Vietnam’s shrimp has experienced many highs and lows in the last 10 years, but it may see more stable growth in the future. Recently, PM Nguyen Xuan Phuc decided that Vietnam would aim to become a major shrimp producer in the world.
2007-2009: growth rate not high but stable
In 2008 and 2009, Vietnam’s shrimp export value increased steadily year after year with the growth rate of 8 percent for 2008 and 3 percent for 2009. Vietnam exported $1.7 billion worth of shrimp in 2009, an increase of 11 percent over 2007.
2010: first year of great success
2010 is an important landmark in Vietnam shrimp industry’s history as Vietnam for the first time made high profits from shrimp exports.
In that year, the oil spill in the Gulf of Mexico and the high demand pushed the shrimp price up in the world market. This led to Vietnam’s sharp increase in shrimp export volume and turnover.
In 2010, Vietnam for the first time exported more than $2 billion, and had a high growth rate of 25 percent in comparison with 2009. This helped cement Vietnam’s position in the world market.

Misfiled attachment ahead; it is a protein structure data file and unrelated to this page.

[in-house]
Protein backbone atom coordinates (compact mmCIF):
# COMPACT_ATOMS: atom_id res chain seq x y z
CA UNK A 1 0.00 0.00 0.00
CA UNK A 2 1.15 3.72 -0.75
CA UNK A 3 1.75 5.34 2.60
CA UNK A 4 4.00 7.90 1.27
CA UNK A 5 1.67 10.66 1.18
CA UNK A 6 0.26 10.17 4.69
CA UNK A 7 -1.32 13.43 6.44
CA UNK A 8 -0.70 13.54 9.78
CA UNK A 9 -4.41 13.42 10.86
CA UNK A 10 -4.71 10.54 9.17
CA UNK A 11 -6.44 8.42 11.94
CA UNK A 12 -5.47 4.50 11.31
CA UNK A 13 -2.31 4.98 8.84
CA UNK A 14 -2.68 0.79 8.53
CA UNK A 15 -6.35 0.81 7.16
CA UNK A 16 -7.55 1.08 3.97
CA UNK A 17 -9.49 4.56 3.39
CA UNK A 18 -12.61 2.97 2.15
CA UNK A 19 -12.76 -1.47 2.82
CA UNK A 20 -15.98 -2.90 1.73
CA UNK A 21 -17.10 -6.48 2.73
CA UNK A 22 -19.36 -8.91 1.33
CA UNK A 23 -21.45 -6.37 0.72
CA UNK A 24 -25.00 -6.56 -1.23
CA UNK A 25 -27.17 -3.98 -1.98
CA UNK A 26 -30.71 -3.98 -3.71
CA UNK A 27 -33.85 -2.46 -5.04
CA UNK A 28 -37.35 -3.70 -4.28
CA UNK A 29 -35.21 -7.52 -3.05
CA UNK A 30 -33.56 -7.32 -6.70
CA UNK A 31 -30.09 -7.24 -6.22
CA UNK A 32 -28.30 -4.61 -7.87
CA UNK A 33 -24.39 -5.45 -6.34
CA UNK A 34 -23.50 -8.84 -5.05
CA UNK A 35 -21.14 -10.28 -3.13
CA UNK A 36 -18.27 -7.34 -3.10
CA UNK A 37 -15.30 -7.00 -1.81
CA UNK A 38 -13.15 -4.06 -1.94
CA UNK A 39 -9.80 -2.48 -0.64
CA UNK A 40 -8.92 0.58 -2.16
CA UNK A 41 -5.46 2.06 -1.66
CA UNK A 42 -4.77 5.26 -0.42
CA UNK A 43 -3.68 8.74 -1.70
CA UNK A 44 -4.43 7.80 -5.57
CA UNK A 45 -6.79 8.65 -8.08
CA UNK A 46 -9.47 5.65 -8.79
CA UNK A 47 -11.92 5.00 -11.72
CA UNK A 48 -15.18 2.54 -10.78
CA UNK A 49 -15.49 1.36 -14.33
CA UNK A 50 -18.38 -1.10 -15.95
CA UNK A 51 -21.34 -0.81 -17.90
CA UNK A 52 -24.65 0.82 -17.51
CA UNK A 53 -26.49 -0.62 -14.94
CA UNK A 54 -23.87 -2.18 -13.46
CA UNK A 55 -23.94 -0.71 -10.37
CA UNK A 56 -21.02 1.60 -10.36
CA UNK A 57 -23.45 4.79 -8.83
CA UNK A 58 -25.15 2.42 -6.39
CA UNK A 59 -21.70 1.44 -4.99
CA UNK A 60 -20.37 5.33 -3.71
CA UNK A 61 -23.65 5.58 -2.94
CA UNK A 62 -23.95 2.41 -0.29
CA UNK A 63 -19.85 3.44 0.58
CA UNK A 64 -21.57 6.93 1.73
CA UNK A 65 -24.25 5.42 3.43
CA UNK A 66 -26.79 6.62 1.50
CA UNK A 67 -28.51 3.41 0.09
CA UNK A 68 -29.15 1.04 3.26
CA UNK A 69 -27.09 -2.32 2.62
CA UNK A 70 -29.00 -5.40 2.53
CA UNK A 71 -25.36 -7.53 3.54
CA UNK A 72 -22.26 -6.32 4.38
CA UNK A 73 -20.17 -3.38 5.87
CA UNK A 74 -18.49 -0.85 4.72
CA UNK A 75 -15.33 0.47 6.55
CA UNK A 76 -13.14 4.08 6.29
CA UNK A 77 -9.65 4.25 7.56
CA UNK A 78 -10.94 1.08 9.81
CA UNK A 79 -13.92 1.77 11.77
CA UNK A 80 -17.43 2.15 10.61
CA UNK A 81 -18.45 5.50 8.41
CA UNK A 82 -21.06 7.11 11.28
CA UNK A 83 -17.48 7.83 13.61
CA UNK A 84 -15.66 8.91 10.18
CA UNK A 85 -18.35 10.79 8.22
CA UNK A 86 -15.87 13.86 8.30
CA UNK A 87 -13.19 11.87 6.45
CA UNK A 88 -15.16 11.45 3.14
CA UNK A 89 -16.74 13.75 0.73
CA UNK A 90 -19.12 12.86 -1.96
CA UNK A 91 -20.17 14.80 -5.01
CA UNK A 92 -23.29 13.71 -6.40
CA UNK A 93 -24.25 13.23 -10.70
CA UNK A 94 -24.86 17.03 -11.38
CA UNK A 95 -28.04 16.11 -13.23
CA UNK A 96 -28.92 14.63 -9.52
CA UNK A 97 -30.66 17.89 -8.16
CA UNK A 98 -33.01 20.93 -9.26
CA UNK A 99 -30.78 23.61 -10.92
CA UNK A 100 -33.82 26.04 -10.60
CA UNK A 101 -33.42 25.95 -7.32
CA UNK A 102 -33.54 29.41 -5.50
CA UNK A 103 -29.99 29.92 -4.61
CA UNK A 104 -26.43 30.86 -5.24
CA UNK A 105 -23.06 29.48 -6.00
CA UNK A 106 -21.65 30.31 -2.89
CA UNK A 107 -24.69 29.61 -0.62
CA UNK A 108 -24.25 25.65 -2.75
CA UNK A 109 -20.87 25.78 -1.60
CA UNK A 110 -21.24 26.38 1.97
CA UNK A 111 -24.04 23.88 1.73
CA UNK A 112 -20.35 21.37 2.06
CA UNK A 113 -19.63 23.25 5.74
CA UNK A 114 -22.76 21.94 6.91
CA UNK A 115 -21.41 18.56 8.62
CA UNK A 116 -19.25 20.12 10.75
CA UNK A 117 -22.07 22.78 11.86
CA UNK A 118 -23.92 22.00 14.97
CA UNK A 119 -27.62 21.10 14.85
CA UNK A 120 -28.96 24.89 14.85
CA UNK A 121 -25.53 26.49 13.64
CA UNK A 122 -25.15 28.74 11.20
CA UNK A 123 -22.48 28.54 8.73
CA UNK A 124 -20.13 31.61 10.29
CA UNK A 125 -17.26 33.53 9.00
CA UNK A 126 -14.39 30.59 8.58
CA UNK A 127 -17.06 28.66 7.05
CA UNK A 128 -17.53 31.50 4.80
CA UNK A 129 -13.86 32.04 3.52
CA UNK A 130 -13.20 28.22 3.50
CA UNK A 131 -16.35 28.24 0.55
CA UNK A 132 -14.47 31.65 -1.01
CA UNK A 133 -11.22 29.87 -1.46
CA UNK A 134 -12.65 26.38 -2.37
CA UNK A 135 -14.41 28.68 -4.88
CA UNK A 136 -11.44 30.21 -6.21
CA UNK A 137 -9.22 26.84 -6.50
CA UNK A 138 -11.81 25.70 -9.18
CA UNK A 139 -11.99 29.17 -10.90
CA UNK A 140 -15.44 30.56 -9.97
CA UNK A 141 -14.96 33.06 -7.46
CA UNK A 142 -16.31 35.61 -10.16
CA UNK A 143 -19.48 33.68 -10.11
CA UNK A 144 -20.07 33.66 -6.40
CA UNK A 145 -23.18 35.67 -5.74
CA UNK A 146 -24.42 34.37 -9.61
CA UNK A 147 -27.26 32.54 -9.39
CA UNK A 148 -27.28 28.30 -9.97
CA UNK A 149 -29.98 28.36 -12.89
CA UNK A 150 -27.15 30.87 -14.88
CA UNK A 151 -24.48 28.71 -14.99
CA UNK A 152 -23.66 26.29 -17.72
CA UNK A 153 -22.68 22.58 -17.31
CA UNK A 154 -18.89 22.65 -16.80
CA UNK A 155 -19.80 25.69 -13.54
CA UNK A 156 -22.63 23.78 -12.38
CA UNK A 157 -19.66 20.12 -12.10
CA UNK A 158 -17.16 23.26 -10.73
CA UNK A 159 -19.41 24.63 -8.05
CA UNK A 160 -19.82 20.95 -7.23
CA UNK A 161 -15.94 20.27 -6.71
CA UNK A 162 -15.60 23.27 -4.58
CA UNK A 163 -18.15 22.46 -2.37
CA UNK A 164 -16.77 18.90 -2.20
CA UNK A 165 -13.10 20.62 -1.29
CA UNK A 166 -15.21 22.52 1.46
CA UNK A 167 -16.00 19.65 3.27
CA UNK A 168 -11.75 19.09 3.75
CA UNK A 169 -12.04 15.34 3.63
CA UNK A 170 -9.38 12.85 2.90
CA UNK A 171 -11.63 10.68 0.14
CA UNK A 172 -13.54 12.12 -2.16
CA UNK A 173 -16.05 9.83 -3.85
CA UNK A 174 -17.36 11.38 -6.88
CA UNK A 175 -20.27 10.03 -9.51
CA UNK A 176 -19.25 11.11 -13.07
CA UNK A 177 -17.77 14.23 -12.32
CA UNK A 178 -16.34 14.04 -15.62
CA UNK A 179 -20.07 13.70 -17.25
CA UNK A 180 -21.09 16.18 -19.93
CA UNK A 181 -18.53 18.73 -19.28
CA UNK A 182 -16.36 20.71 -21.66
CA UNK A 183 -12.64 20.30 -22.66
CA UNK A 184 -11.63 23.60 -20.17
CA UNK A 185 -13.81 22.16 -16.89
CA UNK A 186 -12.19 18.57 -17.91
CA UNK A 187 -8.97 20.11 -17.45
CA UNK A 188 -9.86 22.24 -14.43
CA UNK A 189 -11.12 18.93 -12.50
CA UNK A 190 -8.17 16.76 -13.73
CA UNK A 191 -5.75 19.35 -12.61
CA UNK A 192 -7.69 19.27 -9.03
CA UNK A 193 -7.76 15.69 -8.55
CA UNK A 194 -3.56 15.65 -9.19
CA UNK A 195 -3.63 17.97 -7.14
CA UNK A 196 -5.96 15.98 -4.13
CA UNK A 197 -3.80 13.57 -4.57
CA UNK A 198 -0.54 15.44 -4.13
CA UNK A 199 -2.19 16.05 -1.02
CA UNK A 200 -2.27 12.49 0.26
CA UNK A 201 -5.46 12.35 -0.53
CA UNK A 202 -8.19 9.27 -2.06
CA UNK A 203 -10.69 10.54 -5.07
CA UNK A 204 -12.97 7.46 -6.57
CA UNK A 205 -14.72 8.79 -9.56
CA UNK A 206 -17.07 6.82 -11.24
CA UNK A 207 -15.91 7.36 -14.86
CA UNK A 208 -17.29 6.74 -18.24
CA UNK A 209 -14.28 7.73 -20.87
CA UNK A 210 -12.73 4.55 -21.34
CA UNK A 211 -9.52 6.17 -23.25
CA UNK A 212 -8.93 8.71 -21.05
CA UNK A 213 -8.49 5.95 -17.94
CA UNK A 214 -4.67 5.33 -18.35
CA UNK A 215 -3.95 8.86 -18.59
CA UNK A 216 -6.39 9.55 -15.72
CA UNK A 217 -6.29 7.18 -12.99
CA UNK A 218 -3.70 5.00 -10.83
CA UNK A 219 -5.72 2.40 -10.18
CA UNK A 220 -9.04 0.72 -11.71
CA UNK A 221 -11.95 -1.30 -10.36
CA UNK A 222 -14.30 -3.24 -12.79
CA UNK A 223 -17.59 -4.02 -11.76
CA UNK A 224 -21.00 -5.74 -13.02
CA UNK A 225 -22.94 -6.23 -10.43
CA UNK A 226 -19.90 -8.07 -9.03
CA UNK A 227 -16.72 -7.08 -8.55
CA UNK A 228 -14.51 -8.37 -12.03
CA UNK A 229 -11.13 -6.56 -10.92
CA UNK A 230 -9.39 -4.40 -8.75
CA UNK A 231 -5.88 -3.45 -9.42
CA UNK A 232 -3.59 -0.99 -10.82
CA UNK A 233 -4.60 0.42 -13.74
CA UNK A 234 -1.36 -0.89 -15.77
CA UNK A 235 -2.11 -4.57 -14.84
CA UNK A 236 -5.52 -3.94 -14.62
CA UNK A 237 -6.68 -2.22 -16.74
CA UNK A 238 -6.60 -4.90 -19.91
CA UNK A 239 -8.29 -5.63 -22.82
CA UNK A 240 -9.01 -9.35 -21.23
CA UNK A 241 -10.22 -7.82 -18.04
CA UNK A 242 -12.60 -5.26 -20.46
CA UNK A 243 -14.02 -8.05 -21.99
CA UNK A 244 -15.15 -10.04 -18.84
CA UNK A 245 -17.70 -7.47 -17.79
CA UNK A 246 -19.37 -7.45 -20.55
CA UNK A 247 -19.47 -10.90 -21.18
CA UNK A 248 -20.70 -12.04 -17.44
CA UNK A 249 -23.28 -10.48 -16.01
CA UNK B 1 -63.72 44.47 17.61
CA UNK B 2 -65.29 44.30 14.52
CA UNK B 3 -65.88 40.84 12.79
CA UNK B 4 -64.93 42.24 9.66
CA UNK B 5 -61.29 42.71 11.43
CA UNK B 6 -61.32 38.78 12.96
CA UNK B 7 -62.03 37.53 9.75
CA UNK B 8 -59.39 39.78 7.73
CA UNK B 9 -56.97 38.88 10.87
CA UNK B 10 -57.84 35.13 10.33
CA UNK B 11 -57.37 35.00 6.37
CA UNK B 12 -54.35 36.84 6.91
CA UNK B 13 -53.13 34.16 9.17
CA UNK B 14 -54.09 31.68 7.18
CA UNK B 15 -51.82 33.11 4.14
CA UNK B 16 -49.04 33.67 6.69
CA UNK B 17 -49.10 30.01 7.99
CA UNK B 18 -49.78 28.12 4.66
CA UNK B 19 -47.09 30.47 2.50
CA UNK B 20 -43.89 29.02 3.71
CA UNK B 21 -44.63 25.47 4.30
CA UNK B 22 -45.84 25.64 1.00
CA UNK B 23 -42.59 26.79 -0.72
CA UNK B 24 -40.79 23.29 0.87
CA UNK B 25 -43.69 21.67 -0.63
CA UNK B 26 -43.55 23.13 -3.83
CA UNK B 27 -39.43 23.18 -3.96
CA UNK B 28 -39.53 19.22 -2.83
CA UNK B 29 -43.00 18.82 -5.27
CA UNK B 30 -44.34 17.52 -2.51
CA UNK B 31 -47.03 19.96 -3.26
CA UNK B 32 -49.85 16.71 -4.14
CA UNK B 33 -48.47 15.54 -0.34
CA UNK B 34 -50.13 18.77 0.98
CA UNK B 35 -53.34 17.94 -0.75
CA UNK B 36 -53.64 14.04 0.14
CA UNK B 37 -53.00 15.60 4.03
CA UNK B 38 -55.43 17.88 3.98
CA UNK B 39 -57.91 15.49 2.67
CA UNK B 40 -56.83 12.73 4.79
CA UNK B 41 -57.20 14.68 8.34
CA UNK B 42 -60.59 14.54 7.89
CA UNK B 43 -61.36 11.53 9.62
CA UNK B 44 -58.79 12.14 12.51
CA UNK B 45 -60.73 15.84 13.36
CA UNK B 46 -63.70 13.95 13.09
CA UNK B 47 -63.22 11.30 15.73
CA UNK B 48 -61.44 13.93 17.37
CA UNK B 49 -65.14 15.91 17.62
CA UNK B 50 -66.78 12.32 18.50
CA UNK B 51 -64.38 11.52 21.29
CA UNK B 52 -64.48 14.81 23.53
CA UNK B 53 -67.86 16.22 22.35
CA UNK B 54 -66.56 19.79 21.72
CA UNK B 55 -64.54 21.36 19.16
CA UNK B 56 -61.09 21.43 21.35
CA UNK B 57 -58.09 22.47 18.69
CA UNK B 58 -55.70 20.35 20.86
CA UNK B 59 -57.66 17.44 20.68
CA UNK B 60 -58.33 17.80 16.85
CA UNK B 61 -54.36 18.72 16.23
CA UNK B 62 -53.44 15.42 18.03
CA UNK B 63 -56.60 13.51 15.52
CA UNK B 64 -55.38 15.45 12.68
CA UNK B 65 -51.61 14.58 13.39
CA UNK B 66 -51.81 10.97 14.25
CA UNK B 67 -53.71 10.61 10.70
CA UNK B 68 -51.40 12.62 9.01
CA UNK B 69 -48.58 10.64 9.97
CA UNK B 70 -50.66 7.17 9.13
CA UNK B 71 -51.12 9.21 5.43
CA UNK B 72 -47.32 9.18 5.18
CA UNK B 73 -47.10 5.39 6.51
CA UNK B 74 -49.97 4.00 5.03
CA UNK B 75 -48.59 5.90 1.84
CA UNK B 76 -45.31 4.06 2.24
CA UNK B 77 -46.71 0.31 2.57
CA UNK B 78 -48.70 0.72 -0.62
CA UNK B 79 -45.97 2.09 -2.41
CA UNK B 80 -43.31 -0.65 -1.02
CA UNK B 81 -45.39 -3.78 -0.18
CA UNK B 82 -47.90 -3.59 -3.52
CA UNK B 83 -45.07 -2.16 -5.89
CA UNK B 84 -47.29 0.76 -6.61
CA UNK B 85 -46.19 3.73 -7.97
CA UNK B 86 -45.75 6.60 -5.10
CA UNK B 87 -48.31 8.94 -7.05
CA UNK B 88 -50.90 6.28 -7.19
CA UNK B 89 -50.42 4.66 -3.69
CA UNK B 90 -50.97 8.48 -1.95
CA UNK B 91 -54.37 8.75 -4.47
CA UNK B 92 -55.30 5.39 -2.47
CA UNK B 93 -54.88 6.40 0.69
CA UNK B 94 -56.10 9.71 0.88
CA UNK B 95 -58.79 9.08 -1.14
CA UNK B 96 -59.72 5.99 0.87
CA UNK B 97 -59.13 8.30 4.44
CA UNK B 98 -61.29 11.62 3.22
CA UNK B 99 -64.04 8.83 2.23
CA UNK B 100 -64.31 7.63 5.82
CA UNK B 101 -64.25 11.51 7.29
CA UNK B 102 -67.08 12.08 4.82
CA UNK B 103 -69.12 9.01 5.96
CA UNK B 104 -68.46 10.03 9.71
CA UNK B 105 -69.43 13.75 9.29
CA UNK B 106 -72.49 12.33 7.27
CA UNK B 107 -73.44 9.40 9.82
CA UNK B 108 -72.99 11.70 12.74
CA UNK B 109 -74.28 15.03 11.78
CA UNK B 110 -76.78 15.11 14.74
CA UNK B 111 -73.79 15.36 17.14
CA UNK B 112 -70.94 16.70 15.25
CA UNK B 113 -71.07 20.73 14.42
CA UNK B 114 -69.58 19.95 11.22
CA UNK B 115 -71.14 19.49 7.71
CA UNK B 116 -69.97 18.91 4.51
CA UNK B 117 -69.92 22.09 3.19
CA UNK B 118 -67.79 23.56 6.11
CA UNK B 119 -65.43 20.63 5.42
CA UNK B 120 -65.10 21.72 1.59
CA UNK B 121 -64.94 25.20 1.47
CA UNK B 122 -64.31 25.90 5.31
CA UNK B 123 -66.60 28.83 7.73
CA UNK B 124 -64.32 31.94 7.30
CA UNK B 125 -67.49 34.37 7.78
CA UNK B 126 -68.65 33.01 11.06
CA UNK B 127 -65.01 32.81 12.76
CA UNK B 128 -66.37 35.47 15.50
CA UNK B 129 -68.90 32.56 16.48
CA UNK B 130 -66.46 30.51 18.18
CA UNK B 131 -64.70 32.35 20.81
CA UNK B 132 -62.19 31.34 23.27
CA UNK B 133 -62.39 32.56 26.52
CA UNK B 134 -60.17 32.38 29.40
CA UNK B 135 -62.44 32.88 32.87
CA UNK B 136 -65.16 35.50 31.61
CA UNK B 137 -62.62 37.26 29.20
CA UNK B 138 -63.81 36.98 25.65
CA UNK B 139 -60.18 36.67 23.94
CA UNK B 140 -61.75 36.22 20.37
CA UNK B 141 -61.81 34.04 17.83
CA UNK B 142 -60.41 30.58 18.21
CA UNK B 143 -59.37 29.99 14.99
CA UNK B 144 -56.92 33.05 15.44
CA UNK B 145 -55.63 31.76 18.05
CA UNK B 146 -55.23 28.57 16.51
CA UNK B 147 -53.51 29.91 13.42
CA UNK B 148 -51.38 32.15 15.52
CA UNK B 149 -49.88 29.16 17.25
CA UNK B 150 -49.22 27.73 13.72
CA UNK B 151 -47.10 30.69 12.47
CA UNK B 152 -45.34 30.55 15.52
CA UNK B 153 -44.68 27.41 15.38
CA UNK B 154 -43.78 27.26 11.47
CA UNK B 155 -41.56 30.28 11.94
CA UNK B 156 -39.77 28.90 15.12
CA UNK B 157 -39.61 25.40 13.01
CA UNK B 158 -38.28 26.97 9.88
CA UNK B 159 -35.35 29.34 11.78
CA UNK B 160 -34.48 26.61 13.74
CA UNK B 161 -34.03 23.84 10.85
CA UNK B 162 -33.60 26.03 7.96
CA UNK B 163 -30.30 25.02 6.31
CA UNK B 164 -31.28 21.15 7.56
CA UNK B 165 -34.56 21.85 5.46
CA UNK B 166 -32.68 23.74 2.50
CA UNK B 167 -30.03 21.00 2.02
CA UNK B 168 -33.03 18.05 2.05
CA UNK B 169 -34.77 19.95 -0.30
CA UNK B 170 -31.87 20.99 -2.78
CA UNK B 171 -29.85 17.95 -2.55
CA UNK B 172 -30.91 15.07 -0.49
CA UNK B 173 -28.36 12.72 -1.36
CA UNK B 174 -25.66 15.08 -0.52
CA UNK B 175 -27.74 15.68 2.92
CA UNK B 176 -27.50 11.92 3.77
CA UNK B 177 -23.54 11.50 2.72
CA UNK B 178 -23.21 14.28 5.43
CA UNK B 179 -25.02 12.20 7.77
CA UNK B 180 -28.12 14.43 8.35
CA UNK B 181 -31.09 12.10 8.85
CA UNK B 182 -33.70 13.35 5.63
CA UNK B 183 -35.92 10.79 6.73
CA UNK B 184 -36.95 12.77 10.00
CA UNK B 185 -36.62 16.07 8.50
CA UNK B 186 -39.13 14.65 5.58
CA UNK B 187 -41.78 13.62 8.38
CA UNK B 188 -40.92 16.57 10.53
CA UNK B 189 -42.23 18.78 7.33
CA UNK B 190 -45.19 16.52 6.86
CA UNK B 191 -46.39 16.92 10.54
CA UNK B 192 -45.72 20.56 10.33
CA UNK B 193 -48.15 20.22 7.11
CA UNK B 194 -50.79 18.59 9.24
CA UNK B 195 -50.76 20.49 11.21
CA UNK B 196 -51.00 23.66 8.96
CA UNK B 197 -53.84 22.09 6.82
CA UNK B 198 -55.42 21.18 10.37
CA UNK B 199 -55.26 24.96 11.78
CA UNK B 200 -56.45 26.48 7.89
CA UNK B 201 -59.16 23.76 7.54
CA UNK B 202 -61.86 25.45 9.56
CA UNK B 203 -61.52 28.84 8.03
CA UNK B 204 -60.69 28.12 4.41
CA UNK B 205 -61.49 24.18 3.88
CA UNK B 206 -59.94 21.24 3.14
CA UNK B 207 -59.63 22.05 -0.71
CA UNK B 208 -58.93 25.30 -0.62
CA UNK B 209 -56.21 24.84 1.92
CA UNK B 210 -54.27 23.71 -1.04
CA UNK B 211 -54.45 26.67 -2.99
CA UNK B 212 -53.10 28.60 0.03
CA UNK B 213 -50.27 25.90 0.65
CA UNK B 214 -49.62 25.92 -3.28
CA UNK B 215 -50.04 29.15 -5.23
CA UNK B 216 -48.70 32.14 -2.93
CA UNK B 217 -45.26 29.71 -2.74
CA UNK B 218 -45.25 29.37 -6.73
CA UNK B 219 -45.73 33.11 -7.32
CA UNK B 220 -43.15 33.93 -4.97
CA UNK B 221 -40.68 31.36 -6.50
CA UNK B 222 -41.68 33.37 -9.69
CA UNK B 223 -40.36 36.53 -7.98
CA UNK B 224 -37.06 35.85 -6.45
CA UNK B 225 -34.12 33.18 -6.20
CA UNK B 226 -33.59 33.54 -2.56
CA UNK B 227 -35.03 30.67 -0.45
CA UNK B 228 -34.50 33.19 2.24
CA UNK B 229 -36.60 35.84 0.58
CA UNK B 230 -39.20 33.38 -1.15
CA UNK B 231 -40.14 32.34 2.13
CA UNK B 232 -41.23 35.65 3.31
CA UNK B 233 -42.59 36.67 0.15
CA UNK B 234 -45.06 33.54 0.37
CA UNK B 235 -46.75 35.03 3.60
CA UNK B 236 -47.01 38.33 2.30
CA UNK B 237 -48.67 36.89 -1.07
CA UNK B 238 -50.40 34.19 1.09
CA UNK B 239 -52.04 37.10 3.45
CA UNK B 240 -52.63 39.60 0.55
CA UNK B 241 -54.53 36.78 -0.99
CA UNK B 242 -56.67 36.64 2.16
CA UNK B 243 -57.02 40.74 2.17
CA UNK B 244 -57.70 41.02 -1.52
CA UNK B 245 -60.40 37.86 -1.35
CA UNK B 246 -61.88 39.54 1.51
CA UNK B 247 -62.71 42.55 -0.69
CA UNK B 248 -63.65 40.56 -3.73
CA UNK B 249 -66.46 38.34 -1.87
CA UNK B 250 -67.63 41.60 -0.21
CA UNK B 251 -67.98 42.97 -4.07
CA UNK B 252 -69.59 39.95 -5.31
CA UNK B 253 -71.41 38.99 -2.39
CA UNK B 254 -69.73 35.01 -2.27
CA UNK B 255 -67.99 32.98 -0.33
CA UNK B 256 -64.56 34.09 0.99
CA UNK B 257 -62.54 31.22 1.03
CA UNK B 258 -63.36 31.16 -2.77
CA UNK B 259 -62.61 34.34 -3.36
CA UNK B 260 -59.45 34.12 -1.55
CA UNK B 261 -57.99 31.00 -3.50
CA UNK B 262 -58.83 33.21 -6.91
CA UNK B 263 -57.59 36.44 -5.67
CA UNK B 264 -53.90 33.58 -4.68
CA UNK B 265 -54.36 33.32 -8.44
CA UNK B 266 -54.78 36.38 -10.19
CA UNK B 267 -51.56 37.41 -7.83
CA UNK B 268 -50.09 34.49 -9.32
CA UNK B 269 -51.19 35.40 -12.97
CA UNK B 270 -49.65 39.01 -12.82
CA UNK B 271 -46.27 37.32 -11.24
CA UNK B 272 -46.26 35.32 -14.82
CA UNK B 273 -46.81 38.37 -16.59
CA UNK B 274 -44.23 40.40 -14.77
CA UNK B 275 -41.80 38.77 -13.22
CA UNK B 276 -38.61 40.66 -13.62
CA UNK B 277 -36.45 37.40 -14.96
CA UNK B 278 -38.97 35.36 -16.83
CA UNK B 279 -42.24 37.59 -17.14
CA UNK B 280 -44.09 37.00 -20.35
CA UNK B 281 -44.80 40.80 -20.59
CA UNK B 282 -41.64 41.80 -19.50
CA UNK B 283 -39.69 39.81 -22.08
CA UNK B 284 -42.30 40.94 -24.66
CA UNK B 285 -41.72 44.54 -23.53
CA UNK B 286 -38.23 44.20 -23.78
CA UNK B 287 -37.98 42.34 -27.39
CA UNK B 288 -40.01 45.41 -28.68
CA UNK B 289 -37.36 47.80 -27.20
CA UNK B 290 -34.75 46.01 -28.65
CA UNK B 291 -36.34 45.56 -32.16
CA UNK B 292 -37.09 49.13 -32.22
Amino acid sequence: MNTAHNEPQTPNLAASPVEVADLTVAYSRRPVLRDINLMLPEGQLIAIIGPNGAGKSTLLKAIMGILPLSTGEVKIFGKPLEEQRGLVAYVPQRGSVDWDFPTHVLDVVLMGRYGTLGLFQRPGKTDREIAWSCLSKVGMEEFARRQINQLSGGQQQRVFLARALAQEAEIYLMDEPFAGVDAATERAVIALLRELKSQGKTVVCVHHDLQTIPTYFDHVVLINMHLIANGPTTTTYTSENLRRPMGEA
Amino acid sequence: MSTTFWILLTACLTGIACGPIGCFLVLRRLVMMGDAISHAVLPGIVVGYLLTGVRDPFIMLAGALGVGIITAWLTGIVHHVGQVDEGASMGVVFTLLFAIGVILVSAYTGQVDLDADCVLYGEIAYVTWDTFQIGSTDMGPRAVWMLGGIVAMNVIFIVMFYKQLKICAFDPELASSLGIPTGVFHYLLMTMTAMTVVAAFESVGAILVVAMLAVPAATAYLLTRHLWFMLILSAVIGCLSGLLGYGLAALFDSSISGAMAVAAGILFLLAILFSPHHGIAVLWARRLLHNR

2012: the reduction
Just two years later, Vietnam tasted the first failure with a minus growth rate of six percent. The failure was anticipated as a series of barriers were set up by import countries to block Vietnam’s shrimp exports.
2013-2014: growth rate regained
After the decline of 2012, Vietnam witnessed great victory in the next two years. It exported $3.08 billion worth of shrimp products in 2013 and $3.95 billion in 2014.
Vietnam’s shrimp then had benefits from the US administration’s recognition that Vietnam shrimp industry did not get subsidy from the government. With the recognition, Vietnam’s shrimp exports did not bear double tax when entering the US market.
In 2014, Vietnam’s shrimp exports hit $3.95 billion. The high export volume had special significance as Vietnam’s rivals all met difficulties at that time.
Thailand’s exports were affected by the information reported by the UK media that Thai farmers used fish paste provided by ships using illegal workers.
2015: difficulties again
Vietnam exported $2.95 billion worth of shrimp in that year, a fall of 25.3 percent compared with 2014.
A lot of negative factors affected Vietnam’s shrimp industry, including lower demand, export price decreases, higher supply from rivals and the depreciation of currencies of other shrimp export countries.
2016: good fortune again
Vietnam’s shrimp sales bounced back to $3.15 billion in 2016.